January 25, 2023

December always feels like a good month for VR gaming. Maybe it’s because Christmas and VR headsets go together like cribs and messiahs, or maybe because virtual reality is the only place I’m likely to see sunlight before March. Anyway, if you’re giving or getting magic glasses this holiday season, I’ll be recommending a pair of stocking fillers at the end of this article.

But first it’s time for a more general inventory. 2022 was a big shrugging year for VR gaming. Which isn’t to say it was bad, lots of fun and interesting games launched in the last twelve months, probably one of which I would have put in my personal top ten. But from both a hardware and software perspective, nothing released this year is likely to move the needle.

BoneLab was one of the best selling VR games this year

The most notable VR hardware to come out this year was the Quest Pro, Meta’s premium headset that, while functional as a gaming device, isn’t really aimed at the average consumer. It offers some major improvements over the Quest 2 technically, such as face tracking and full-color mixed reality. But those improvements just aren’t worth the “oof”-inducing price. Aside from that, the only other notable headset released this year was the Pico 4. Pitching itself as an alternative to the Meta Quest in previews, with similar specs and price, it had a pretty good buzz leading up to its release. However, the sale reportedly disappointed the creators. In terms of games, on both Quest and Steam, your top selling VR titles released in 2022 include Among Us VR, BoneLab, and After The Fall. Decent titles, all three, but none would have you rushing out to blow £400 on a screen in front of your face.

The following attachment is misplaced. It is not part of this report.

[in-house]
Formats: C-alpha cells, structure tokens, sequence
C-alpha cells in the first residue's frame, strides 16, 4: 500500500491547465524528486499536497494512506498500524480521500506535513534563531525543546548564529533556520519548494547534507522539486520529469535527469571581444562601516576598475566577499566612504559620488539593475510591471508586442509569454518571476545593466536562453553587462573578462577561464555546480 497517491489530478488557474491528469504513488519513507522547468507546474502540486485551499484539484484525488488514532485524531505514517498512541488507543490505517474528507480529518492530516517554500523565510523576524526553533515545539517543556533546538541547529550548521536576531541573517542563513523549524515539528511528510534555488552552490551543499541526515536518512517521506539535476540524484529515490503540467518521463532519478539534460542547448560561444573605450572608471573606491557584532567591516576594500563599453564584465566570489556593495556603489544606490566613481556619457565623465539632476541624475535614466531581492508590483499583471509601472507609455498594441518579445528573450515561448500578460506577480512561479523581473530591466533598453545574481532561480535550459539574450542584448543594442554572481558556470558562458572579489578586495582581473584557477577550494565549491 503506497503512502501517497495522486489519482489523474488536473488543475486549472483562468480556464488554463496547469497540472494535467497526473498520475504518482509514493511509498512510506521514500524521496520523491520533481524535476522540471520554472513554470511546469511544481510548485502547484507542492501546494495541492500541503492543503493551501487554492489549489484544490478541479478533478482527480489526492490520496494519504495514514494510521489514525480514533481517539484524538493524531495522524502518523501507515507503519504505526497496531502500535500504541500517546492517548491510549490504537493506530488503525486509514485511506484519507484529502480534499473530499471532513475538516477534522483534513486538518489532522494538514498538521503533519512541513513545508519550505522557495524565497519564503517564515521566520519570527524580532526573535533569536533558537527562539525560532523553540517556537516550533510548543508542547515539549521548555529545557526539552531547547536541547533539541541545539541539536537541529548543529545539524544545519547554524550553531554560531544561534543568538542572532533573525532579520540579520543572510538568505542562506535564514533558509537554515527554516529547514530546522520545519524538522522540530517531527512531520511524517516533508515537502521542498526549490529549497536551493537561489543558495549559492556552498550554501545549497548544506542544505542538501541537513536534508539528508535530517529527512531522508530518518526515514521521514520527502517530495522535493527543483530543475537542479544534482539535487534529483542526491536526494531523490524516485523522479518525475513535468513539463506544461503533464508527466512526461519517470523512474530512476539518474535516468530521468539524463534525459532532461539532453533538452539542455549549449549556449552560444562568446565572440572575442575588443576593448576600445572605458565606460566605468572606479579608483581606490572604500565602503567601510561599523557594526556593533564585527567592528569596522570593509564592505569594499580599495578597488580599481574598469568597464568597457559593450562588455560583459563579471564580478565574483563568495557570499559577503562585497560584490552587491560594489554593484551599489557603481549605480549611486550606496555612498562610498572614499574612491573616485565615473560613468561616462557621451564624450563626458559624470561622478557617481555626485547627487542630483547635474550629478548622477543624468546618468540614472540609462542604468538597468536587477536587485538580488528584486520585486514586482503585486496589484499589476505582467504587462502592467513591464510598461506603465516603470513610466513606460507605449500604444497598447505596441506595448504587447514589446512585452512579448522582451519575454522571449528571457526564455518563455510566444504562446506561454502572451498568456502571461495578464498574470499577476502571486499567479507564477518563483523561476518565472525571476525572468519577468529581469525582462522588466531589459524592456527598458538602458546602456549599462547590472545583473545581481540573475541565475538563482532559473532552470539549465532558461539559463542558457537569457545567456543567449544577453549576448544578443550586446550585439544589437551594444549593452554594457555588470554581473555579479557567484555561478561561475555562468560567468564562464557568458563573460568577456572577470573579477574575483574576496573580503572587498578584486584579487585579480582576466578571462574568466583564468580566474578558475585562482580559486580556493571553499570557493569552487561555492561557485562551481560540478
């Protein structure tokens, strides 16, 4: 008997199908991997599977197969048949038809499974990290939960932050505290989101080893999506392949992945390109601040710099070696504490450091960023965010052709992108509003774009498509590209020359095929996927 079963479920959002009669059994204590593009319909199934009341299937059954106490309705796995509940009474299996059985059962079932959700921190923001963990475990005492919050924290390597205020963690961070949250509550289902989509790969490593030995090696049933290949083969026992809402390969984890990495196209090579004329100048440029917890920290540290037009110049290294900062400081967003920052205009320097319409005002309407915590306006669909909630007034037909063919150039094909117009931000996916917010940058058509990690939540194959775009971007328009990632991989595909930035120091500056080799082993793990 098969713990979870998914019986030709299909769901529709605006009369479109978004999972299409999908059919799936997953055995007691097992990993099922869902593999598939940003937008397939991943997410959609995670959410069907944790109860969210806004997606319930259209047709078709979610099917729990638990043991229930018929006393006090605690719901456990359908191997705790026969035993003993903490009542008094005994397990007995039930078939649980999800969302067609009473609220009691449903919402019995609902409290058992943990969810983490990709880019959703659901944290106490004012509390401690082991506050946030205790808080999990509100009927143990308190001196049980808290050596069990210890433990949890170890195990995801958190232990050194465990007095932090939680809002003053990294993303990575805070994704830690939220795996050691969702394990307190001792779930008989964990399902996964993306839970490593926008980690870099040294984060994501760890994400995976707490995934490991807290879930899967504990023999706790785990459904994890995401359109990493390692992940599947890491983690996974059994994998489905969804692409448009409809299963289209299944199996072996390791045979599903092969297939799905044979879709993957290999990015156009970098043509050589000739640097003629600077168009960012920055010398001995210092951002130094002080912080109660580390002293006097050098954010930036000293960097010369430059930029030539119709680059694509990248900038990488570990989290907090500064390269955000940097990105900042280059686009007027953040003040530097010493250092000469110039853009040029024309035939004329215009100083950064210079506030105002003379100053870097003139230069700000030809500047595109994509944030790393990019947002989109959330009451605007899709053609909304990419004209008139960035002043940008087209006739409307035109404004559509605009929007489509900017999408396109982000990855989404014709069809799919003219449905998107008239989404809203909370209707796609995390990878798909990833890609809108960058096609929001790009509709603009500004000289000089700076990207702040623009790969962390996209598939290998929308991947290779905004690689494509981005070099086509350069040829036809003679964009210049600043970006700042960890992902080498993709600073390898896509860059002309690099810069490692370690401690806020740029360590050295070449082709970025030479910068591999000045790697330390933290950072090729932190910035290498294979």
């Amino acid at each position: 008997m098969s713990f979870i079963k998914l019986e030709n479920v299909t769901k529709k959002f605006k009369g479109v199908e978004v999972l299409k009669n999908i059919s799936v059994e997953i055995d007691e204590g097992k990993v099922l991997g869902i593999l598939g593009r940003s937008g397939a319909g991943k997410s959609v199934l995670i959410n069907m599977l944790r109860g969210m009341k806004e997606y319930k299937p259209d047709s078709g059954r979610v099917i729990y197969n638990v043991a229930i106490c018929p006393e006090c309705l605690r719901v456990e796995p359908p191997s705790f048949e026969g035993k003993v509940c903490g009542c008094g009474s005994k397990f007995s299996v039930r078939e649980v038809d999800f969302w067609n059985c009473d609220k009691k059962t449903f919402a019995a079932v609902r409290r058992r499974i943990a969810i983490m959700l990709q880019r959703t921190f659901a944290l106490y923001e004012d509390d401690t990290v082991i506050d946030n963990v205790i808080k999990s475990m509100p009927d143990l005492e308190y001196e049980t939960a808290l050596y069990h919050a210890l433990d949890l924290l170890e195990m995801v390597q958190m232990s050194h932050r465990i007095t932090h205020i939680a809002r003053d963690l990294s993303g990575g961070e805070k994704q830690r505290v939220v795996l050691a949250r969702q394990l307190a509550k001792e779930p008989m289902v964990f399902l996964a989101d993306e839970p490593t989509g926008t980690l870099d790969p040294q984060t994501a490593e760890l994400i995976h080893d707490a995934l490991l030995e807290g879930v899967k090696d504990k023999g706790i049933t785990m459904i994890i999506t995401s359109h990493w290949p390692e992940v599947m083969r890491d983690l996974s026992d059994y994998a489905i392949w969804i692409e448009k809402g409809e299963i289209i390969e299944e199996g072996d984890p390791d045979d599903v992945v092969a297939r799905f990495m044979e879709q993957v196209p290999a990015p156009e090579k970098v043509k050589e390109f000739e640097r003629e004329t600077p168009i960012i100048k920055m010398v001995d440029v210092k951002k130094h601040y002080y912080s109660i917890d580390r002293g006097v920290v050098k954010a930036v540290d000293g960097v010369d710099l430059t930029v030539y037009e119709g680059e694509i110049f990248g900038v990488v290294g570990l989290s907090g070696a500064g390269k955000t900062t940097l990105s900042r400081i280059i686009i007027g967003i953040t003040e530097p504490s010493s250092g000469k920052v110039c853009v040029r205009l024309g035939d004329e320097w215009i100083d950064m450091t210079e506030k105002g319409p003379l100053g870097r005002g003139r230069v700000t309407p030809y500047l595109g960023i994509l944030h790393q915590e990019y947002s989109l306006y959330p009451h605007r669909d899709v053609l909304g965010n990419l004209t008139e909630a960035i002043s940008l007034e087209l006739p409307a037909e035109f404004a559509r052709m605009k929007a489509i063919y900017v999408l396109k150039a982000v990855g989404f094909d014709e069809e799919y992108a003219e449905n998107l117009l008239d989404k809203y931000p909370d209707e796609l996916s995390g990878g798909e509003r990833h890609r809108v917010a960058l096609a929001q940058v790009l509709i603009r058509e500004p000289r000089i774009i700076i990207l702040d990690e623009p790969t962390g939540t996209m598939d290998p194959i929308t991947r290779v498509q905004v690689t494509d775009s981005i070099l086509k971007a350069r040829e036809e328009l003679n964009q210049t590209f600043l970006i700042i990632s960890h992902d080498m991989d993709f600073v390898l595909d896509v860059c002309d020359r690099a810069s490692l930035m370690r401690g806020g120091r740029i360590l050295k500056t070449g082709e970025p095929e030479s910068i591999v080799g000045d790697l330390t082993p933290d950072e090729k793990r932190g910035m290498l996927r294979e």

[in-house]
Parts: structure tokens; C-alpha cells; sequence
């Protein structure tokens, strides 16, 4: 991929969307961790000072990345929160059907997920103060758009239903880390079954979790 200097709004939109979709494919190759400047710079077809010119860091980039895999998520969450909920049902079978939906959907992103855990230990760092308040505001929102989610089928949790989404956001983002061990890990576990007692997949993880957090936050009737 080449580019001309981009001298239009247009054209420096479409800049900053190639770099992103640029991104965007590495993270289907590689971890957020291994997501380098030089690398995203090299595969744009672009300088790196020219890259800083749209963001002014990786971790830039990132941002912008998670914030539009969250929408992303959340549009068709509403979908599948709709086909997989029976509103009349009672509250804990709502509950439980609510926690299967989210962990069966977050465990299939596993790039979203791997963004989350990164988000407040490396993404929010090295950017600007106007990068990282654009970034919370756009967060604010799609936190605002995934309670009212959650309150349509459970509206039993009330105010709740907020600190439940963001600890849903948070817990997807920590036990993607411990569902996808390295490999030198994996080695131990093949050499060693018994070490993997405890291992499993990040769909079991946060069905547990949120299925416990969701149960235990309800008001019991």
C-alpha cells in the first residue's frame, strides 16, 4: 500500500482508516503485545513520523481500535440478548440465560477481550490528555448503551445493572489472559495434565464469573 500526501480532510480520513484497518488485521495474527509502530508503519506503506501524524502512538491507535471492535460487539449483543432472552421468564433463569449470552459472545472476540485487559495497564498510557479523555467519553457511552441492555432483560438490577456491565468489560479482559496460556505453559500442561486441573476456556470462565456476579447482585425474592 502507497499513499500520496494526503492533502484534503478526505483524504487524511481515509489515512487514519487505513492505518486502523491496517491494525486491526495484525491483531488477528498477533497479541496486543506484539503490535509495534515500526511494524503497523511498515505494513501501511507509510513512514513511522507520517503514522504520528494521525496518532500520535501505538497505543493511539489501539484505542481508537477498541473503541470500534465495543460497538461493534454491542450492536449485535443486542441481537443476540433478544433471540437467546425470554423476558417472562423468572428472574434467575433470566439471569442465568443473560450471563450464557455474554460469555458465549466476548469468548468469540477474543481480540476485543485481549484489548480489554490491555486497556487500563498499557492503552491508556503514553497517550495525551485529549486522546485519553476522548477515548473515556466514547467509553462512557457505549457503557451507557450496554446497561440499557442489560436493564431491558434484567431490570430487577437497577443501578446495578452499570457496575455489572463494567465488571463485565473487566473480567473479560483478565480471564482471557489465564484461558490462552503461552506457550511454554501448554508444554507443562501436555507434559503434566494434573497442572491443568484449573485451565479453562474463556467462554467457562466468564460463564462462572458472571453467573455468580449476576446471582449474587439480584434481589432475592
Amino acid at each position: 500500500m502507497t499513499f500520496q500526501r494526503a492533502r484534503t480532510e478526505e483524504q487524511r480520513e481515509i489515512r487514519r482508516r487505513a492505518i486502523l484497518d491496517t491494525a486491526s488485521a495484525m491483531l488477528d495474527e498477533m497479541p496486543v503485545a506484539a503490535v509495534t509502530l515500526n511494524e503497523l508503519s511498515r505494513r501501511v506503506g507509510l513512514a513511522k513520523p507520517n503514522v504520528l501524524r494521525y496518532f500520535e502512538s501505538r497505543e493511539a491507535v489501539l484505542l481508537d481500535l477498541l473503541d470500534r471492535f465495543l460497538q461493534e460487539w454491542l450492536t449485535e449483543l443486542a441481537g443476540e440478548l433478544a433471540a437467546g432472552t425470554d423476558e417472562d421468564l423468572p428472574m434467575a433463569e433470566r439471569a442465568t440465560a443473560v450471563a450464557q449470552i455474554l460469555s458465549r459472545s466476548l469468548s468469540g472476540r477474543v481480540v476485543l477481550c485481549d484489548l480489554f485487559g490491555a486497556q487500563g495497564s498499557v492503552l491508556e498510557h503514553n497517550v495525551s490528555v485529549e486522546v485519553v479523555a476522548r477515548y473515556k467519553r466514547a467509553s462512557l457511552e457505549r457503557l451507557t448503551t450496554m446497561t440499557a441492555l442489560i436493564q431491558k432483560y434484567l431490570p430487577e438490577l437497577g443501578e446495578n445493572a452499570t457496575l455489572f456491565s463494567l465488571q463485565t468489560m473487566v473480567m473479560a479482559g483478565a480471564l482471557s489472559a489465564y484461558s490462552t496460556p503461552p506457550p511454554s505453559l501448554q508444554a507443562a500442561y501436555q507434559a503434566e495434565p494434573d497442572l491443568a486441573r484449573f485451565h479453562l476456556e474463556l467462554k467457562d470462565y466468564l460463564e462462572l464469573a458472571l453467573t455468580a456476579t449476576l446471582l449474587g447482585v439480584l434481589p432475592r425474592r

The Meta Quest Pro VR headset and controllers, seen from behind

Very meta

As for the top VR news stories of 2022, the year has been largely overshadowed by Meta’s painfully embarrassing attempts to convince the world that the Metaverse is going to be a thing. During this year’s Meta Connect, Mark Zuckerberg had the air of an Enron executive desperately trying to convince everyone that the people banging on his door are, in fact, fans and not a conga line of irate shareholders eager to see him join the ranks. shaking ankles while Meta Horizons infamous leg tweet will forever be etched in my memory. Still, Meta’s woes extend far beyond some poorly pitched marketing. Meta has reportedly lost $10 billion in its VR and AR division, a figure that former CTO John Carmack says made it “sick to the stomach.” Meanwhile, the company struggled to get its own employees to use Horizon Workrooms, the business-focused part of Meta’s metaverse project. All this has led to a big and bitter round of layoffs, with 11,000 (!) people losing their jobs, and accusations that Zuckerberg’s obsession with the metaverse will “kill the company”.